As someone who has lived in London the majority of their life, it’s easy for me to tell you why Jeremy Corbyn and the Labour Party are so great. I’ve had first hand experience of a Conservative constituency – it’s not pretty! The independence debate stood in stark contrast to Westminster politics, as progressive policies were seen as a vote winner. It’s not surprising that the Yes campaign gained the support of many left wing people in Scotland. It is difficult, for me to argue why Scotland in particular should care about Corbyn when I know that many people believe in the view that the Labour Party he is head of has ‘betrayed’ this country. Although this statement may hold some truth; we do need to take a look at the change in the Labour Party since this timeframe.
Labour is no longer under the leadership of Tony Blair, Gordon Brown or, to look at a more recent matter, Ed Miliband who two years ago claimed he will have no coalition with the SNP on BBC’s Question Time. Labour now falls under Jeremy Corbyn, who has made a noticeable difference in helping the Party fall into the centre-left wing category it belongs to. Growing more and more popular with young people. Corbyn seems to be the right man to bring back the support Labour once had in this country. I may be biased but it seems to me there is definitely a positive attitude for Corbyn around campus. There is an obvious attempt from him to care for the younger generation and it’s not going unnoticed. Winning the leadership election by 61% and encouraging a united party, Corbyn seems to be the best leader for Labour. Considering the increase in membership to the party under his leadership to an all time high, it seems that many agree. The question to ask now then is why Scotland is not also behind him?
To answer this question we need to look at the party who have the majority here and that’s the Scottish National Party. Since 2007 the SNP have become increasingly popular. In 2015 there were 112,208 memberships and this number has no doubt grown larger over the past year, but what is it that sparked this surge in support?
Apart from the ‘betrayal’ many speak about when it comes to the Labour party we can’t deny that the vote for Scottish independence helped to sway many. It’s the SNP who rally hard for Scottish independence and with this being a heavy part of their campaign, it’s easy to see why so many stand behind them and against Labour. Yet both parties seem to have a very similar agenda. Looking at just a few surface ideals, both parties are looking to raise minimum wage and both are very much against the cutting of disability and employment allowance. As well as this we must also look at the disappointing result in the EU vote; both Sturgeon and Corbyn were strongly against the Brexit campaign and now both must deal with the result as best as they can.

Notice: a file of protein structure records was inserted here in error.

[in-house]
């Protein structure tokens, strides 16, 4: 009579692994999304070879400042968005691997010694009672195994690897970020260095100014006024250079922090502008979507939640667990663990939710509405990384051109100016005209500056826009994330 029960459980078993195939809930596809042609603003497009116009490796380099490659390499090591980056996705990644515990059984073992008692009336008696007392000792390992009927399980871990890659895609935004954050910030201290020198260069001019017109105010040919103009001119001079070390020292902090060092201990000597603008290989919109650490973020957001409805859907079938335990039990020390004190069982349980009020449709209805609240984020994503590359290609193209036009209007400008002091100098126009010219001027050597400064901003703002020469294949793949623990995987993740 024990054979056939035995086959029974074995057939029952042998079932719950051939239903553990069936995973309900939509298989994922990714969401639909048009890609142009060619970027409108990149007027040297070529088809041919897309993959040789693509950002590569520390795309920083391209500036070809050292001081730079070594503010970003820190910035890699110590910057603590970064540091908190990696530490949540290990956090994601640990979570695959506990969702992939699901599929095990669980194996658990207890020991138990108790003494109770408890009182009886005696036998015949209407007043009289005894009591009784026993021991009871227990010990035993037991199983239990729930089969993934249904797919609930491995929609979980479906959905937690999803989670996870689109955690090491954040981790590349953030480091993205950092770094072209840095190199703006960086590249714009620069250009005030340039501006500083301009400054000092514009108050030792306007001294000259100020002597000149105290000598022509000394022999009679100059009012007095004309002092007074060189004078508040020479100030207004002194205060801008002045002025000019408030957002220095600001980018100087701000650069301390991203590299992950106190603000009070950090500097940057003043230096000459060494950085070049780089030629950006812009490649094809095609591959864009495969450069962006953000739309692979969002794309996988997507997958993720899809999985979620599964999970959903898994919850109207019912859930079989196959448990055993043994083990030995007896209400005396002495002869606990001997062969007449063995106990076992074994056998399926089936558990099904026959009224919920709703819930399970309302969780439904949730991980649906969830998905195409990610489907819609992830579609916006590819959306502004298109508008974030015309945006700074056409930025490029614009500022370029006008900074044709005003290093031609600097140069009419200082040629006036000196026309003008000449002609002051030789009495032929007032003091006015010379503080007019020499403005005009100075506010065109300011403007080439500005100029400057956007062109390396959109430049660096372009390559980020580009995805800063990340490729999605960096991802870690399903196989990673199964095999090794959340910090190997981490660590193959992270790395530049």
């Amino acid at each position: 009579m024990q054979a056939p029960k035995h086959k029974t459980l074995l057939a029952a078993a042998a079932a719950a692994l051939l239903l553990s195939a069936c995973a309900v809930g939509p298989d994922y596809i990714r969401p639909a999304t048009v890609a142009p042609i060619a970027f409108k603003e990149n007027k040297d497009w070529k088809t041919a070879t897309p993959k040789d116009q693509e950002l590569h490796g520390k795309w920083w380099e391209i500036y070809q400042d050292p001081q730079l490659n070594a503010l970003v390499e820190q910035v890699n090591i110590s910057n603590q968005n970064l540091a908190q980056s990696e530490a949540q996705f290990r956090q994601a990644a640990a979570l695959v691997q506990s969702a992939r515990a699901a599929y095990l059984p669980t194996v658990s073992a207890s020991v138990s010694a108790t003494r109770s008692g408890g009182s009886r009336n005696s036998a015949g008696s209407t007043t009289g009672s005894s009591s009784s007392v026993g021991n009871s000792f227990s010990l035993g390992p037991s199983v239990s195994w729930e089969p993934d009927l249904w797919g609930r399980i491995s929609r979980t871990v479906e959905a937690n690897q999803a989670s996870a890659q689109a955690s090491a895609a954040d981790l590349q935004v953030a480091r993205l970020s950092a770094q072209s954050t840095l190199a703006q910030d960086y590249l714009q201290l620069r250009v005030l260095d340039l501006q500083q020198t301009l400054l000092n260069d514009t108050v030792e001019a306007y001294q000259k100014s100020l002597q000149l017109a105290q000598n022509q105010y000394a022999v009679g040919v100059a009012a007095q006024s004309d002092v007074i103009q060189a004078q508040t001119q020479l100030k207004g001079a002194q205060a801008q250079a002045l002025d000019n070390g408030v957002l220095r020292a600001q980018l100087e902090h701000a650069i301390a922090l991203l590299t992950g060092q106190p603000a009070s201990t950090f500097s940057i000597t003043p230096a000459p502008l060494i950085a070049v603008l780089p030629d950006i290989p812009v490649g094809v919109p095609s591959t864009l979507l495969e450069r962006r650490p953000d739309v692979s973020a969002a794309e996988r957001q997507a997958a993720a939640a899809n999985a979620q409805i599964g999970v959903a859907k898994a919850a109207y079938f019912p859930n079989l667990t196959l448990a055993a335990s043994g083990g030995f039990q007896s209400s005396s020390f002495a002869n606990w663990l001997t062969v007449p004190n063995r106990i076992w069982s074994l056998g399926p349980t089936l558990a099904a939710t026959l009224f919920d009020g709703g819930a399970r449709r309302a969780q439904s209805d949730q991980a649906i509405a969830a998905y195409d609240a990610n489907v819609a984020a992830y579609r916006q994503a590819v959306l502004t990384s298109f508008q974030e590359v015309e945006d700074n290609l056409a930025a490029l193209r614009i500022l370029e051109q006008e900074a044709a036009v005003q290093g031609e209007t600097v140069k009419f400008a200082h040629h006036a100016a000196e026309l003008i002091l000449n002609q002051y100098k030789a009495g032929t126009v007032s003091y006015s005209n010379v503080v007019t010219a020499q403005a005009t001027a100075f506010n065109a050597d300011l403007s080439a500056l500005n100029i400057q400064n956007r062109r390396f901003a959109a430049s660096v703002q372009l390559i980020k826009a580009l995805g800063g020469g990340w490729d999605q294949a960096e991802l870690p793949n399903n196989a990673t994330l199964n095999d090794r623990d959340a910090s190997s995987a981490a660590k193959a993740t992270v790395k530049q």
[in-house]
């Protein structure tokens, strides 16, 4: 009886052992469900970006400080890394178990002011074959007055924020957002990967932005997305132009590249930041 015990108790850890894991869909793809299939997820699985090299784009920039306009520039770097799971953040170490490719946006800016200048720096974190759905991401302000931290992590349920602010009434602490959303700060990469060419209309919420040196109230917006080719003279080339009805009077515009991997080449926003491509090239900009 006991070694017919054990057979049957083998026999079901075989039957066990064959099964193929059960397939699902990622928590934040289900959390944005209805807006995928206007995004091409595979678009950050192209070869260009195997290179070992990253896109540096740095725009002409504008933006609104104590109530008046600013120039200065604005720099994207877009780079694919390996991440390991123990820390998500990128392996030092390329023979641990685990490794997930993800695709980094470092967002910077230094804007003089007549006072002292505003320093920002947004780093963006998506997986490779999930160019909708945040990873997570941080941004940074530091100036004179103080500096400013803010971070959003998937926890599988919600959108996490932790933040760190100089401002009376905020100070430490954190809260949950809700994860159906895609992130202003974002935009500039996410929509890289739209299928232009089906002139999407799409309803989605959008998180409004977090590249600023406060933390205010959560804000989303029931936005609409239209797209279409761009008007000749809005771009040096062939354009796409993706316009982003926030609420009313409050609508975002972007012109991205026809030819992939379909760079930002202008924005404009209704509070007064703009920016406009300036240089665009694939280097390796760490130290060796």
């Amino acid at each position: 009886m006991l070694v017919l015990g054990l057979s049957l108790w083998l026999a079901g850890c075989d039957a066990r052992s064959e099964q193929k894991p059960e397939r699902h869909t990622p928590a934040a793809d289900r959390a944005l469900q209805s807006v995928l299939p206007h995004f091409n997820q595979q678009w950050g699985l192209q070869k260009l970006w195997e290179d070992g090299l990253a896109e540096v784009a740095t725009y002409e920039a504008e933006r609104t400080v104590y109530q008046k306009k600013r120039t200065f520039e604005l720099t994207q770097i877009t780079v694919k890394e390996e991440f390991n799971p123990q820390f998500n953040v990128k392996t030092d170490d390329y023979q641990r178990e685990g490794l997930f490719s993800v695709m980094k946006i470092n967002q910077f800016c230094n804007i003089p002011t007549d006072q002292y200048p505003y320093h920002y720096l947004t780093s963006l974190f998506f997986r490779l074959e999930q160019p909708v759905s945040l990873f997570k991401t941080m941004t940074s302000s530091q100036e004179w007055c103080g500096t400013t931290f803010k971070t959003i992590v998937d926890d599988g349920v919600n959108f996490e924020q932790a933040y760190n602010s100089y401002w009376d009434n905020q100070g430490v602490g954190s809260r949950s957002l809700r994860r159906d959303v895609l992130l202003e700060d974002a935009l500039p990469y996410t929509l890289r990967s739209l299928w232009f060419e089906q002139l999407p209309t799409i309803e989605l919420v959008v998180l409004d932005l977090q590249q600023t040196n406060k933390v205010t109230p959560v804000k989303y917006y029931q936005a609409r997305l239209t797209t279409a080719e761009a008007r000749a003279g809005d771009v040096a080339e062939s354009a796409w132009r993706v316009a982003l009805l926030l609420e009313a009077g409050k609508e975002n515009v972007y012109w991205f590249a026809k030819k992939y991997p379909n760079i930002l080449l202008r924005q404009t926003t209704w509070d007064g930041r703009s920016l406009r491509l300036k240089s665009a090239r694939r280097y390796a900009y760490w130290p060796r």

But why chose Corbyn over Sturgeon? David McGinley, a second year Law student, says “I think he’s (Corbyn) is important because he’s offering an actual alternative to austerity now, while the SNP seem to just refuse to use any tax powers and act like independence is the sole solution to problems.” As mentioned previously the SNP are very much in favour of Scottish independence and whilst it would be nice to see an independent Scotland, we also need to realise that it wont be the cure of all problems currently being dealt with. In terms of austerity it’s no lie that Corbyn has repeatedly spoken about being against the cuts for the NHS and his plan to increase the taxation on the rich should he become Prime Minister.
We also can’t deny that while the SNP are a good party and they have Scotland at the heart of their manifesto, they can’t help rid the UK of a Tory government. Jeremy Corbyn remains the leader of the party that are able to campaign and rid Downing Street of the Conservatives. We only need to look at the London mayoral elections to see that the support for the Labour party is growing and support for the Conservative party is decreasing. This goes to show that Scotland potentially have so much power in helping with taking down a Party who has, in my opinion, little care for their country.
Finally, as someone who has only recently moved to Scotland, I understand wholeheartedly that my opinion on the matter may lack some experience and understanding. However, though I am behind an independent Scotland in the future, I can’t help but ask: Is this what is best in our present situation? As it stands would Scotland be better off an independent country or is independence a dream that’s being pushed forward because currently things are bleak and there is a want for celebration and patriotism? I believe that Corbyn’s Labour is well suited for this country and that maybe we should look past the mistakes of the Labour party, in their betrayal, and look at the good its new leader has done.